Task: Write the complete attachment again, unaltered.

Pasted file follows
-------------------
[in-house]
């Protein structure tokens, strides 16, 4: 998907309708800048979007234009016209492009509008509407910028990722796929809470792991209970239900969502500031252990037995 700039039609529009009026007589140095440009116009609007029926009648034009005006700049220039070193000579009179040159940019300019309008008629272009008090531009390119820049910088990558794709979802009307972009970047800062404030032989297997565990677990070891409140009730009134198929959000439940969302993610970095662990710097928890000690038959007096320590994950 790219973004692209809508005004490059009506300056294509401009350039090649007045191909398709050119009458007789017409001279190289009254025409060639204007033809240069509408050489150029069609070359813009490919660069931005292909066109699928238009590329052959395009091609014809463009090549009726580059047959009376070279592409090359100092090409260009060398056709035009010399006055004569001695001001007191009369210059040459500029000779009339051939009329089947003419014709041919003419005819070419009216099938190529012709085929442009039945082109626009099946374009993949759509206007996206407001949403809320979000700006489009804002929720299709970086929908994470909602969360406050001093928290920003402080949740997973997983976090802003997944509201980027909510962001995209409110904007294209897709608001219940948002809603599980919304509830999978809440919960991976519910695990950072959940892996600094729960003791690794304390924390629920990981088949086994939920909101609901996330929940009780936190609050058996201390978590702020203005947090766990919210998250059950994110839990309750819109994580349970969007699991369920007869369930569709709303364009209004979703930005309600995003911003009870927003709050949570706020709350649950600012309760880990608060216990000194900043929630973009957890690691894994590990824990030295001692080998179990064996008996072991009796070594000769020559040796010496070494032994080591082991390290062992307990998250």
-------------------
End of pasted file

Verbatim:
[in-house]
């Protein structure tokens, strides 16, 4: 998907309708800048979007234009016209492009509008509407910028990722796929809470792991209970239900969502500031252990037995 700039039609529009009026007589140095440009116009609007029926009648034009005006700049220039070193000579009179040159940019300019309008008629272009008090531009390119820049910088990558794709979802009307972009970047800062404030032989297997565990677990070891409140009730009134198929959000439940969302993610970095662990710097928890000690038959007096320590994950 790219973004692209809508005004490059009506300056294509401009350039090649007045191909398709050119009458007789017409001279190289009254025409060639204007033809240069509408050489150029069609070359813009490919660069931005292909066109699928238009590329052959395009091609014809463009090549009726580059047959009376070279592409090359100092090409260009060398056709035009010399006055004569001695001001007191009369210059040459500029000779009339051939009329089947003419014709041919003419005819070419009216099938190529012709085929442009039945082109626009099946374009993949759509206007996206407001949403809320979000700006489009804002929720299709970086929908994470909602969360406050001093928290920003402080949740997973997983976090802003997944509201980027909510962001995209409110904007294209897709608001219940948002809603599980919304509830999978809440919960991976519910695990950072959940892996600094729960003791690794304390924390629920990981088949086994939920909101609901996330929940009780936190609050058996201390978590702020203005947090766990919210998250059950994110839990309750819109994580349970969007699991369920007869369930569709709303364009209004979703930005309600995003911003009870927003709050949570706020709350649950600012309760880990608060216990000194900043929630973009957890690691894994590990824990030295001692080998179990064996008996072991009796070594000769020559040796010496070494032994080591082991390290062992307990998250």